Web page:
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Tugadar (@admin)
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The anonymous nature of runtime binding makes it important to understand how Android resolves an implicit Intent into a particular application component.

As you saw previously, when using startActivity, the implicit Intent resolves to a single Activity. If there are multiple Activities capable of performing the given action on the specified data, the “best” of those Activities will be launched.

The process of deciding which Activity to start is called Intent resolution. The aim of Intent resolution is to find the best Intent Filter match possible using the following process:

Android puts together a list of all the Intent Filters available from the installed packages.

Intent Filters that do not match the action or category associated with the Intent being resolved are removed from the list.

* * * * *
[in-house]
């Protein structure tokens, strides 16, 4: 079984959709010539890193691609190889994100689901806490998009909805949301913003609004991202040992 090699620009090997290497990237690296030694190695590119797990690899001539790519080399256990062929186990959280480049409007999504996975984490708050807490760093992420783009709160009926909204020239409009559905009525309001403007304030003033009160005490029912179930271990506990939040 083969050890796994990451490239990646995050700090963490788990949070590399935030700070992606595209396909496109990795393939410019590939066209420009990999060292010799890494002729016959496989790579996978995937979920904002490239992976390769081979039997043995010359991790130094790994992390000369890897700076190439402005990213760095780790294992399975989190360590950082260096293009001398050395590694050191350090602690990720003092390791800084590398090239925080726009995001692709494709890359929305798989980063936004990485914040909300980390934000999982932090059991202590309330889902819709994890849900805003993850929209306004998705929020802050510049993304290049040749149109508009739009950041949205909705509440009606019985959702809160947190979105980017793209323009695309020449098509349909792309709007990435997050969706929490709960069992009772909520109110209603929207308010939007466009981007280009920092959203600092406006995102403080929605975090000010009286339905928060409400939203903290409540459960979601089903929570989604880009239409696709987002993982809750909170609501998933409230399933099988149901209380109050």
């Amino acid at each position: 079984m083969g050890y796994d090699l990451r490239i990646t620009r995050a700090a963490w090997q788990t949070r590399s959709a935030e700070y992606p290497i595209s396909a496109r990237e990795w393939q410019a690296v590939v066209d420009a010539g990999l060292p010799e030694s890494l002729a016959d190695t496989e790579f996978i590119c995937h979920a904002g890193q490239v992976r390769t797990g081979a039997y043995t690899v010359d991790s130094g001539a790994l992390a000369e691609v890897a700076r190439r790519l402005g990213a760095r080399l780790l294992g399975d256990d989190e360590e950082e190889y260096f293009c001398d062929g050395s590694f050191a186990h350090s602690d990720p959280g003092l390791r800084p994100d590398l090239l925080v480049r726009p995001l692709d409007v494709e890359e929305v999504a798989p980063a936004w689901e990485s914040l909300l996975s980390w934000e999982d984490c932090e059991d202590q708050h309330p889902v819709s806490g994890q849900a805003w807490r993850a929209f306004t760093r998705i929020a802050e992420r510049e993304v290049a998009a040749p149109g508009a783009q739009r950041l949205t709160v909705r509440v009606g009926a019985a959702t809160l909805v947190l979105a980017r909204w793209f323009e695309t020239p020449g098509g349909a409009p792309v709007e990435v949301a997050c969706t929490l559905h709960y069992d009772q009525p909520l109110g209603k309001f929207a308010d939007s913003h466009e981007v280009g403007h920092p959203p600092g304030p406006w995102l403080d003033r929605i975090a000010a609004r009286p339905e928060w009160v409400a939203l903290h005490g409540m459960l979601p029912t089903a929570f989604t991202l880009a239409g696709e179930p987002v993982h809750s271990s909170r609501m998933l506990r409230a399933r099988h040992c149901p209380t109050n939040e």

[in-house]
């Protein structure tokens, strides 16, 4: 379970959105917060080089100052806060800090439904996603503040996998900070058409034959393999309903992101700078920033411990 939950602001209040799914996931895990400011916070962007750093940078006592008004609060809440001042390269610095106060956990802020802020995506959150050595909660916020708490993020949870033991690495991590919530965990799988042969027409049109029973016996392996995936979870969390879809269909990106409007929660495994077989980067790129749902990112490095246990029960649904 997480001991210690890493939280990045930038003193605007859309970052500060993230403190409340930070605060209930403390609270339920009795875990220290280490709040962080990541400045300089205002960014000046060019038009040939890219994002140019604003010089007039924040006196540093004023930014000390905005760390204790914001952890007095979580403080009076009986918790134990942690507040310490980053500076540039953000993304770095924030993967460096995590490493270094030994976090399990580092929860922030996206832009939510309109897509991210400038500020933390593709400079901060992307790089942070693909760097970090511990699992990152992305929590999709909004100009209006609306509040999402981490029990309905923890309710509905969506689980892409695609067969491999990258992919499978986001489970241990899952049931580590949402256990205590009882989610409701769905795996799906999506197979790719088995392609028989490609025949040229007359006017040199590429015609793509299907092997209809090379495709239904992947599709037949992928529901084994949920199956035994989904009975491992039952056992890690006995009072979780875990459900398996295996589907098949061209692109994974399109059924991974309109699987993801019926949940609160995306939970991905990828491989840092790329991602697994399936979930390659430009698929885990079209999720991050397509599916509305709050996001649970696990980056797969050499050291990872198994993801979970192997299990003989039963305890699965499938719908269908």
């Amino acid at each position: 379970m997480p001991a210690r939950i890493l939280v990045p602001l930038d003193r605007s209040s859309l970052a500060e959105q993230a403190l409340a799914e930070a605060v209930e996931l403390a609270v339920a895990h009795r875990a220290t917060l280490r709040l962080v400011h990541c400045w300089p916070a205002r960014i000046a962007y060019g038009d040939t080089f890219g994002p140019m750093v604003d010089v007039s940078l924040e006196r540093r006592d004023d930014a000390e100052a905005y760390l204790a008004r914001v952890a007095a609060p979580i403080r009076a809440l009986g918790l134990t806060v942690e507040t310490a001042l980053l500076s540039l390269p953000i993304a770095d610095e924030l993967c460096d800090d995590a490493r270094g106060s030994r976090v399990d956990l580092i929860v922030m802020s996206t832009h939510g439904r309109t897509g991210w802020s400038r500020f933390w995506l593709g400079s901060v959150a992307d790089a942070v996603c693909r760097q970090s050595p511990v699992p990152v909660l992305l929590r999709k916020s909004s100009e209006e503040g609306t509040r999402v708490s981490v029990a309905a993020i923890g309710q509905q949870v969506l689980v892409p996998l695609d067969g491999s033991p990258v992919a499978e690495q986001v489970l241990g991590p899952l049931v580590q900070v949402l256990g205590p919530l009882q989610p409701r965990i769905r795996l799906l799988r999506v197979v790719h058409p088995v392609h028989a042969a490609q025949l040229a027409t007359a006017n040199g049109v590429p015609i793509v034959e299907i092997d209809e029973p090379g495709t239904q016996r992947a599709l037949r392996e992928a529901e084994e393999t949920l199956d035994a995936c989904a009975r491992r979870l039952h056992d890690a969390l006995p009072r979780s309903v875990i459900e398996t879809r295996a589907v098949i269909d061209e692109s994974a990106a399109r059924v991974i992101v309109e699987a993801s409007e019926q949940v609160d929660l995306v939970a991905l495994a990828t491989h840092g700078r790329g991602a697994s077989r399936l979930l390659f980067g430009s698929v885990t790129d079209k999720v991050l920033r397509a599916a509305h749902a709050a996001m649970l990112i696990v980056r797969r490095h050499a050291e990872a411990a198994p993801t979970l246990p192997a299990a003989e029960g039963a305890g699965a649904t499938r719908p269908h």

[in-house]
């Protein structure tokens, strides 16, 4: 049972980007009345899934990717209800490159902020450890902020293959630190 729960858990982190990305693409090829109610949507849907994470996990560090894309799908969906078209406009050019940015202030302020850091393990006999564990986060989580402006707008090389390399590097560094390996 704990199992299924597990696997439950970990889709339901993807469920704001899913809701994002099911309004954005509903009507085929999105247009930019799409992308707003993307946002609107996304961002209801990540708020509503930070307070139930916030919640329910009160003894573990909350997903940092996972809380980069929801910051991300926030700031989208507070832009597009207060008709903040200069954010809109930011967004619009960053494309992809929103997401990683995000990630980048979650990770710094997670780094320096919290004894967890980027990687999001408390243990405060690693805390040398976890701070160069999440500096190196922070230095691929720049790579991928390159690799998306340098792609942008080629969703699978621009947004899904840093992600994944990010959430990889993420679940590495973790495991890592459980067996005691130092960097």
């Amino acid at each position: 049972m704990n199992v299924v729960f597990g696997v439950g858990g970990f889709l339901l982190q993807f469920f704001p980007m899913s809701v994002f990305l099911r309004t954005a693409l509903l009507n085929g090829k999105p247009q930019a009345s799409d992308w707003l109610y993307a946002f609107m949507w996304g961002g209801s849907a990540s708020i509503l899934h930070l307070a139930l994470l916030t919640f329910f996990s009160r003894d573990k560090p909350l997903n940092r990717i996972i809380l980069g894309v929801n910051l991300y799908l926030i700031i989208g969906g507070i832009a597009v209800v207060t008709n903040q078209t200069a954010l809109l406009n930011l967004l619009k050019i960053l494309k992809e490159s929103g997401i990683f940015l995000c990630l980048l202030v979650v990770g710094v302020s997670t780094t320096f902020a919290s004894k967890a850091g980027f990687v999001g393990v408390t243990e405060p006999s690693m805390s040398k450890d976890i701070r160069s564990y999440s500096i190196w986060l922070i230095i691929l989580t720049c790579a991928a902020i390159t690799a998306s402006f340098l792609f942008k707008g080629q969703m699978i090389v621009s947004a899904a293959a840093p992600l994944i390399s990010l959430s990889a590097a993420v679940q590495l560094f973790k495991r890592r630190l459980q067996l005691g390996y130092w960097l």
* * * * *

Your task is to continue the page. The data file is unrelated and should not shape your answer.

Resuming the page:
2.1. Action matches are made if the Intent Filter either includes the specified action or has no action specified.

An Intent Filter will only fail the action match check if it has one or more actions defined, where none of them match the action specified by the Intent.

2.2. Category matching is stricter. Intent Filters must include all the categories defined in the resolving Intent. An Intent Filter with no categories specified only matches Intents with no categories.

Finally, each part of the Intent’s data URI is compared to the Intent Filter’s data tag. If Intent Filter defines the scheme, host/authority, path, or mime type, these values are compared to the Intent’s URI. Any mismatches will remove the Intent Filter from the list.

Specifying no data values in an Intent Filter will match with all Intent data values.

3.1. The mime type is the data type of the data being matched. When matching data types, you can use wild cards to match subtypes (e.g., earthquakes/*). If the Intent Filter spec-ifies a data type, it must match the Intent; specifying no data type resolves to all of them.

3.2. The scheme is the “protocol” part of the URI — for example, http:, mailto:, or tel:.